My run started off as a recon run for an FKT attempt later this spring when the trail dries out. Up until yesterday, I'd run every inch of the Lake 2 Ocean trail just never all in one shot, so the only goal was to get to the beach. Large sections of the trail are typically under about 6" to 1' of water this time of year so I had no time goal in mind. At the lake, the temperatures hovered in the low 40s, a high was forecasted for 75, with low humidity and zero chance of precipitation I knew the weather was going to be in my favor. at approx. 6:15ish in the dark with a foot in Lake Okeechobee I set off to complete the Lake 2 Ocean Trail with little thought to what a magical day I would have. The first three miles followed dirt roads around farms and a mine. Having an infant at home I've been pretty sleep-deprived the past few weeks so I found myself a little surprised how good and awake I was feeling for those first few miles. After three miles of dirt roads, the trail turns into Dupuis Management area where I was greeted to smooth recently mowed single track as the sun came up. I met up with my crew at mile 15 for a quick 2-minute pit stop then entered JW Corbett Wildlife Management typically the crux of the trail and certainly the wettest section. The first four miles in were on and off ankle-deep water with deeper sections in the Cypress groves. I quickly found myself surprised at how well I was moving and making good time. at mile 22 I met up with my crew again to prepare for what is often the muddiest section of the trail and it certainly lived up to its reputation. approx. 6 of the 9-mile section was shoe-sucking mud. Things were clicking and I was able to crank out some fast miles. While looking at my watch and gauging the time I anticipated to come out the east end of Corbett at mile 31 my mind started to think that the FKT was possible today. I hit the east exit of Corbett on 5 hrs flat. my Mind knew the FKT was mine as long as I kept moving. The next section through Hungryland, approx. 5 miles, was all runnable with easily avoidable water sections. Hungryland is finished with a quarter-mile of dirt road followed by the infamous three-quarters of a mile along Beeline highway. At the end of Beeline Highway, I once again met up with my crew for some solid food to change it from all the Gu and Larabars I'd been eating. The next 7 miles would traverse through Loxahatchee Slough Natural Area which is broken up into a south and north section. The south section as always was relatively dry with patchworks of mud and water towards the back half. The north section notoriously always underwater lived up to its reputation. though only 2 miles in length these proved to be the slowed two miles of the entire day. Calf to knee-deep water greeted me the whole way. The pain was settling in and I took this divided to take it a bit easy in the water section to preserve myself. I focused on my breathing and power walked through this section. Immediately upon exiting the north section of Loxahatchee Slough you come upon a levee that is all runnable. 1.5 miles of the levee leads into Riverbend Park and a beautiful canopied park with smooth wide trails that allowed me to pick the pace up a bit and make up for lost time in the Slough. At about mile 47 I meet up with my crew for the final time at the north end of Riverbend affectionately known as the Zoo. at 8 hours flat, I knew I had 3 hours and 48 minutes to finish the last 15 miles. This was mine to lose. I ran this exact section last week and it was as dry as a bone so I was excited but one last hurdle was through my way as it turned out all the rain we received this past week, end up in Jonathan Dickinson State Park. From the Zoo following through the Cypress Creek Natural Area and under I-95 proved to be smooth going, My main focus of just keeping a good solid pace. Once through Hobe Grove Canal and into Jonathan Dickinson State Park, I was greeted to about 5 miles of on and off again water and mud. One last challenge! With the FKT firmly in grasp, I gave myself a little added motivation/push to beat it by over an hour. Through the smooth buttery single track traversing through natural pine forests and open grasslands, I came upon the Dunes of Heaven, a series of powdery sugar sand dunes that must be navigated before existing Jonathan Dickinson. Unrelenting forward progress got me through this one-mile section and before I knew it I was greeted with cheers from my crew as I enter the final 2.5-mile road section leading to the beach. On the road, I pushed just a bit harder and that one hour time was in sight. Over the intercoastal draw bridge and onto the banyan tree-lined Jupiter Island I sprinted through the parking lot, onto the white sandy beach, and into the Atlantic Ocean!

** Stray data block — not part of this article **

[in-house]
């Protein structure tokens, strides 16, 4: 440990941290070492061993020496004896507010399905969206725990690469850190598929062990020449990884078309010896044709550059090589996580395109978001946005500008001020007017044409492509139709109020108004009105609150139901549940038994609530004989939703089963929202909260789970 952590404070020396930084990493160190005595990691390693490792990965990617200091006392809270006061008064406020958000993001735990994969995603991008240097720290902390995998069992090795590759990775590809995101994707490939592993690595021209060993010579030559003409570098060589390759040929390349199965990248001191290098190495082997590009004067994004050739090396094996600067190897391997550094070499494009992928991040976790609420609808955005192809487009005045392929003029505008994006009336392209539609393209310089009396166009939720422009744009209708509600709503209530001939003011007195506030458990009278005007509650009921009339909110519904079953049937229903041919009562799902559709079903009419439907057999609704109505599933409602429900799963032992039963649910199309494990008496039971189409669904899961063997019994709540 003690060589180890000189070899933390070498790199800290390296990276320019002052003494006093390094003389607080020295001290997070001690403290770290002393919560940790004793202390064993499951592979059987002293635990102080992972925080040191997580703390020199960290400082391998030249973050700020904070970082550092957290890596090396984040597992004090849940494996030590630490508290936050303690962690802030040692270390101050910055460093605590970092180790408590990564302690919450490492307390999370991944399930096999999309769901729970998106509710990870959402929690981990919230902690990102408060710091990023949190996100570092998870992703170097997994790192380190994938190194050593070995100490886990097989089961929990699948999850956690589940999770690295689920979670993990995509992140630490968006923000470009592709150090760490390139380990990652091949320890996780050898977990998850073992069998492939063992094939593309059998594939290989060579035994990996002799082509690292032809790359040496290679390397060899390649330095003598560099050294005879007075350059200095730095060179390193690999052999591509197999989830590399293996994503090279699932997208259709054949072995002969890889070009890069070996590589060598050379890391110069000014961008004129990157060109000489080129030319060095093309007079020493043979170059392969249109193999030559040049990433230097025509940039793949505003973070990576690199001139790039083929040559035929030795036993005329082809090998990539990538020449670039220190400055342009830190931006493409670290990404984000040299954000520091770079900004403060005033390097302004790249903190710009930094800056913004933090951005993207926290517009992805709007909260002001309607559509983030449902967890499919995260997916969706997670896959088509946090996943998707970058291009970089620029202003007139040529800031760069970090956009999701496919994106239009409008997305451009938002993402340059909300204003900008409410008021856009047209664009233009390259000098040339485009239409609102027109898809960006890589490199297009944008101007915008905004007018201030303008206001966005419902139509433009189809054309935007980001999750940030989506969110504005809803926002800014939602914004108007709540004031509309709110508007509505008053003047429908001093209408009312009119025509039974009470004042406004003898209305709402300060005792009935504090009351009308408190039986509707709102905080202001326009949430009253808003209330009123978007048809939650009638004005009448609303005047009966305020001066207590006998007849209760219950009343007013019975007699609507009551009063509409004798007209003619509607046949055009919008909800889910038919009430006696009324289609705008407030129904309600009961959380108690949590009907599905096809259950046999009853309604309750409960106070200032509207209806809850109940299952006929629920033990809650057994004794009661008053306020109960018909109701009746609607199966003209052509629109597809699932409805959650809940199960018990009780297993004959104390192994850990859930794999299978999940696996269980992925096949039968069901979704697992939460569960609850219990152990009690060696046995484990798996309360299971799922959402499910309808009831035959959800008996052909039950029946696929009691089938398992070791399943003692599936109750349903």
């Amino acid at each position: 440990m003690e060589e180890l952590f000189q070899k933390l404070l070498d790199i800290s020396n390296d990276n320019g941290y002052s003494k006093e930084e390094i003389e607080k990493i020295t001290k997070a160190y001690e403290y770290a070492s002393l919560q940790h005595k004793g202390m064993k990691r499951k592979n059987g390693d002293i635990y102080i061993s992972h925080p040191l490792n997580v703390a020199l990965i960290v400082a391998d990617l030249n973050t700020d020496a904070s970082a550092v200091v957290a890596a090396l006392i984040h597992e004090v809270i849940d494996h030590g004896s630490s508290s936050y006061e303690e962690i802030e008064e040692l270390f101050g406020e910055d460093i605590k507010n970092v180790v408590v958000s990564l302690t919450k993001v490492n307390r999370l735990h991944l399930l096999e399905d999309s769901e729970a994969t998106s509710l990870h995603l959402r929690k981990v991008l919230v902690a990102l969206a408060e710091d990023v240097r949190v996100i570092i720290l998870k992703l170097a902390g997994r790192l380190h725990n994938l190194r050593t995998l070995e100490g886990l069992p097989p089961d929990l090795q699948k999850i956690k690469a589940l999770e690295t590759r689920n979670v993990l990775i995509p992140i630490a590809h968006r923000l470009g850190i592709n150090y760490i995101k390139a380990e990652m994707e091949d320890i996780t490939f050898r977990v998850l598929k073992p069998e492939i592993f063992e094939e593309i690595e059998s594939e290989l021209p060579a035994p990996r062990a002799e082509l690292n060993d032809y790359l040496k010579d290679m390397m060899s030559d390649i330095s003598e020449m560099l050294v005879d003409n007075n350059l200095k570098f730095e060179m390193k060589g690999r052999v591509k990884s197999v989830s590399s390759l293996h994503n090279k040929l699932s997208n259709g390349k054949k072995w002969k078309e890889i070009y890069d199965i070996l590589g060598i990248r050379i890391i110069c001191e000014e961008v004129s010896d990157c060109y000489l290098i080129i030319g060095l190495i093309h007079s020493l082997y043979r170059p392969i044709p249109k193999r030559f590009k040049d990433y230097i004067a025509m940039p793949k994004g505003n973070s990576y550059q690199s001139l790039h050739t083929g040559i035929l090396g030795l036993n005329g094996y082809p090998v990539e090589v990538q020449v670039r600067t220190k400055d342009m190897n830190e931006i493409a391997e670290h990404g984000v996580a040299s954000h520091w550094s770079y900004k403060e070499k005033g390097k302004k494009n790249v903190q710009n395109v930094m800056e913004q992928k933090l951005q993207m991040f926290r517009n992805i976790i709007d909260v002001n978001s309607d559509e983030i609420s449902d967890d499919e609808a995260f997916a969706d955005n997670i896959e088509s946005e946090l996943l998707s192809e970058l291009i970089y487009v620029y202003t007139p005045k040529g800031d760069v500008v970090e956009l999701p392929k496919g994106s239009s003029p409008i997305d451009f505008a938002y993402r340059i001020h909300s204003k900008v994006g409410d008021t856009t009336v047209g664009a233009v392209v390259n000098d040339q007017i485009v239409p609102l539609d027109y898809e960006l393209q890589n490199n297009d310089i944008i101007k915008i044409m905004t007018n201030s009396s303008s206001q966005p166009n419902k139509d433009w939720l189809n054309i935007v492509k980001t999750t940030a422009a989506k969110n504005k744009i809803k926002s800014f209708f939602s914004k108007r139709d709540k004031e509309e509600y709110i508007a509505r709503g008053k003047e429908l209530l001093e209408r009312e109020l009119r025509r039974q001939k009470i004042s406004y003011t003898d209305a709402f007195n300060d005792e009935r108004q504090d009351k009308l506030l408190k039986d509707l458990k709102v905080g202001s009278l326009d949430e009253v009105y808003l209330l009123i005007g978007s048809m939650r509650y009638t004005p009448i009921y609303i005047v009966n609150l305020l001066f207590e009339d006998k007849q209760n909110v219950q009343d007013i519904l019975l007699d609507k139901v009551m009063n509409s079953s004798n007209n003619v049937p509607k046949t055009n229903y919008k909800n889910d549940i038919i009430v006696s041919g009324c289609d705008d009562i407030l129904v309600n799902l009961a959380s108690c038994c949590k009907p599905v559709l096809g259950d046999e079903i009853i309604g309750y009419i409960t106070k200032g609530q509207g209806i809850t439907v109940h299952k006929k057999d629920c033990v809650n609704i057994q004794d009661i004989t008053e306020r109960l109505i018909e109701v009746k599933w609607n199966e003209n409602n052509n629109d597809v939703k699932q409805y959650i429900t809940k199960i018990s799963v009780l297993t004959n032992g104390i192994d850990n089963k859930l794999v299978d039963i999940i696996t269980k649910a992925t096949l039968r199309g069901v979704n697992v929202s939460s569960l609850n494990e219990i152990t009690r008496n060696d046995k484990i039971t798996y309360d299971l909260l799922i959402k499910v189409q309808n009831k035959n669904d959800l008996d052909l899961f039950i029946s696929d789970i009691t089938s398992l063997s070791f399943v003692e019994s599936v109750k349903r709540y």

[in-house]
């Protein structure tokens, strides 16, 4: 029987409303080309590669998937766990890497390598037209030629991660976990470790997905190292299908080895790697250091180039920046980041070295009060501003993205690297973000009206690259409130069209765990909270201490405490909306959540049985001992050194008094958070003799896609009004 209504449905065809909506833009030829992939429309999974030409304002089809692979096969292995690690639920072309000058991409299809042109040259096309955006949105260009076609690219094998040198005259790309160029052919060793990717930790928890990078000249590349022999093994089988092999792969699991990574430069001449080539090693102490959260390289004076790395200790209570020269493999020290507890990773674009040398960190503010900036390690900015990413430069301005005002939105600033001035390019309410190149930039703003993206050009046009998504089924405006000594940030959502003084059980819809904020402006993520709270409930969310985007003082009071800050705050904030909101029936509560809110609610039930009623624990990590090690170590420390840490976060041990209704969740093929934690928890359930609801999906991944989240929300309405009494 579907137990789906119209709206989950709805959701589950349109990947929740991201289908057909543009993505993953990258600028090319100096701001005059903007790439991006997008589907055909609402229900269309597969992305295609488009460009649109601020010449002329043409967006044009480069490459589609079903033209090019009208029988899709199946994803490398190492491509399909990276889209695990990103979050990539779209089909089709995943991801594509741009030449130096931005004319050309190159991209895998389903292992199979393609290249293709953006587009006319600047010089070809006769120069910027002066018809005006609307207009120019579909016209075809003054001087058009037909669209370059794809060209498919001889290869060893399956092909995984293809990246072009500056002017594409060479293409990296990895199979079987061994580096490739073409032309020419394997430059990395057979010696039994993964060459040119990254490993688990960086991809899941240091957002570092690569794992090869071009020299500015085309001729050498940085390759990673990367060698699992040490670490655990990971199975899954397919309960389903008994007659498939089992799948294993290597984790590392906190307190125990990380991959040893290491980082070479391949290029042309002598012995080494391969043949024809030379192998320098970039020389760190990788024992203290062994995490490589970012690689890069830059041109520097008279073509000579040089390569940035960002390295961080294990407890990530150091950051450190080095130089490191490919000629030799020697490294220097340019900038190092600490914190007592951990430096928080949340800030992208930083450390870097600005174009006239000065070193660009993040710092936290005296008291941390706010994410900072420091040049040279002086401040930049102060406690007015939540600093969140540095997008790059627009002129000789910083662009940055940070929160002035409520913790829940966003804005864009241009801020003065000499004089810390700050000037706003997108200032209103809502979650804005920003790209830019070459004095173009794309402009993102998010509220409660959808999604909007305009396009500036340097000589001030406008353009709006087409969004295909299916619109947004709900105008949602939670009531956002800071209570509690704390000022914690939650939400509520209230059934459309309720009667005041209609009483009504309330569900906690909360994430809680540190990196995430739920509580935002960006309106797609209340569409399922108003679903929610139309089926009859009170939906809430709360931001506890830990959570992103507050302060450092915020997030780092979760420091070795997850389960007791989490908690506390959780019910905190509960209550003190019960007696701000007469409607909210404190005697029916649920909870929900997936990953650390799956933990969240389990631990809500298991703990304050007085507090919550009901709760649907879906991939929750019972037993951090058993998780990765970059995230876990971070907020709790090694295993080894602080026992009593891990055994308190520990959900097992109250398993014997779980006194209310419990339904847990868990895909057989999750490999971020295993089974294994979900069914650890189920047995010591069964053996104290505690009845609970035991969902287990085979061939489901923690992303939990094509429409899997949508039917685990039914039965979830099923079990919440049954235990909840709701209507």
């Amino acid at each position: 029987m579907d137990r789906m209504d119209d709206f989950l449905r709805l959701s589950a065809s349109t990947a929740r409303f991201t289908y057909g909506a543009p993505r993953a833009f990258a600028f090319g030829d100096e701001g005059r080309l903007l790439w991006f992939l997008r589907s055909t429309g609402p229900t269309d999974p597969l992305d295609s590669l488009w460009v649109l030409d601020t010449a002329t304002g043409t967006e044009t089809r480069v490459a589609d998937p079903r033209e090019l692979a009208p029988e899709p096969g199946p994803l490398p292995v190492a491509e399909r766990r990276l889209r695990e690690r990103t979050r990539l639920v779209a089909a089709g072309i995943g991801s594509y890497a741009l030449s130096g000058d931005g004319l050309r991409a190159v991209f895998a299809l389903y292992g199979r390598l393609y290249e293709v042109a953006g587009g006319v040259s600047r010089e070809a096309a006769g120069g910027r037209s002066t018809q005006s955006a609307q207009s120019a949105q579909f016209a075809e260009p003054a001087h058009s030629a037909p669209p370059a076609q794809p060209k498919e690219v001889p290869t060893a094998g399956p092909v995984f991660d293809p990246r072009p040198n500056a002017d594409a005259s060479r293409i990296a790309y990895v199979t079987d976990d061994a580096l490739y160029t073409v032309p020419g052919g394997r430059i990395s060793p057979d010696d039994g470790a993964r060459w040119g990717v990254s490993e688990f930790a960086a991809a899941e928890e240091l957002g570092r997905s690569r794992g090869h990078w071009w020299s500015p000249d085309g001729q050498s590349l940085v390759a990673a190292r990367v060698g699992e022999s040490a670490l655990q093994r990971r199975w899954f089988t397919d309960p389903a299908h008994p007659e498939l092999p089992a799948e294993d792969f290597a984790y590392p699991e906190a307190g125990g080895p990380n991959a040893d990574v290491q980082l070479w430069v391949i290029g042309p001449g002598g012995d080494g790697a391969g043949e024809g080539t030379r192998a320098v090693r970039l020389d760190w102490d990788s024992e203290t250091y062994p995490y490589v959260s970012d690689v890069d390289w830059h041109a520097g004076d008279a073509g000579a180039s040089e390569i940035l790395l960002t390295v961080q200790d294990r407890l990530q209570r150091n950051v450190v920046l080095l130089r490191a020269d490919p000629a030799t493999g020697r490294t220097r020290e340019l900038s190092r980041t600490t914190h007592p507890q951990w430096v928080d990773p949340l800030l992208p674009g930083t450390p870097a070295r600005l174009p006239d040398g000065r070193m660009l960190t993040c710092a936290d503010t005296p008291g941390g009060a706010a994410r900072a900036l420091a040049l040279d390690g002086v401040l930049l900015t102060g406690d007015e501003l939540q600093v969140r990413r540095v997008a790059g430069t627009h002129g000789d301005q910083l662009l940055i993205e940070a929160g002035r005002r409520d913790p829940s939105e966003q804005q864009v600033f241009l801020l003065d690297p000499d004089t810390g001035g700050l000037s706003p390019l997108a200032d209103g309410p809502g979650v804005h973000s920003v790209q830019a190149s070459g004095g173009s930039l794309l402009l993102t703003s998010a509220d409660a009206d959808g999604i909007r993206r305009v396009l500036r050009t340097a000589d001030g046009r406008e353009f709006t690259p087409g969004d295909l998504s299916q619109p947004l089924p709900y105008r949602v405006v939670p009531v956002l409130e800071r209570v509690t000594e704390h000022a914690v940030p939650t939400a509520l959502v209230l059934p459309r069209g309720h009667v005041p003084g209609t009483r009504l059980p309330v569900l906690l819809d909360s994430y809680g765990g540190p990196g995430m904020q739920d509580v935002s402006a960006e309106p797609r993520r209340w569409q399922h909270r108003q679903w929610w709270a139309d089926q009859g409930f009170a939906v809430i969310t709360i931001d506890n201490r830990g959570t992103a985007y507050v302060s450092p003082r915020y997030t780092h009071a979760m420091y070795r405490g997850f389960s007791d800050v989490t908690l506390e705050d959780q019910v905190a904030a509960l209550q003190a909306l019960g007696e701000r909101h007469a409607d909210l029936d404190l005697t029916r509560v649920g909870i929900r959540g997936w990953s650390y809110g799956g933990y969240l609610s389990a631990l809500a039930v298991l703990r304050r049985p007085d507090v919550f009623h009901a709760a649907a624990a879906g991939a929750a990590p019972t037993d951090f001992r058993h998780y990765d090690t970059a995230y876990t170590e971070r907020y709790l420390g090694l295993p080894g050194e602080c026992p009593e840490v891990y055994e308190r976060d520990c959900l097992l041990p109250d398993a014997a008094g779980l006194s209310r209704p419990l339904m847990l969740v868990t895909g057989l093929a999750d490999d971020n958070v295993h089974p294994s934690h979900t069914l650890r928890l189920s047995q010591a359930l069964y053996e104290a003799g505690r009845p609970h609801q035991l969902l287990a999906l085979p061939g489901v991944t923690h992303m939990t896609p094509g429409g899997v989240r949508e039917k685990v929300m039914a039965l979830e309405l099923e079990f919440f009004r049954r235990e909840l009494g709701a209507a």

10h 43m 19s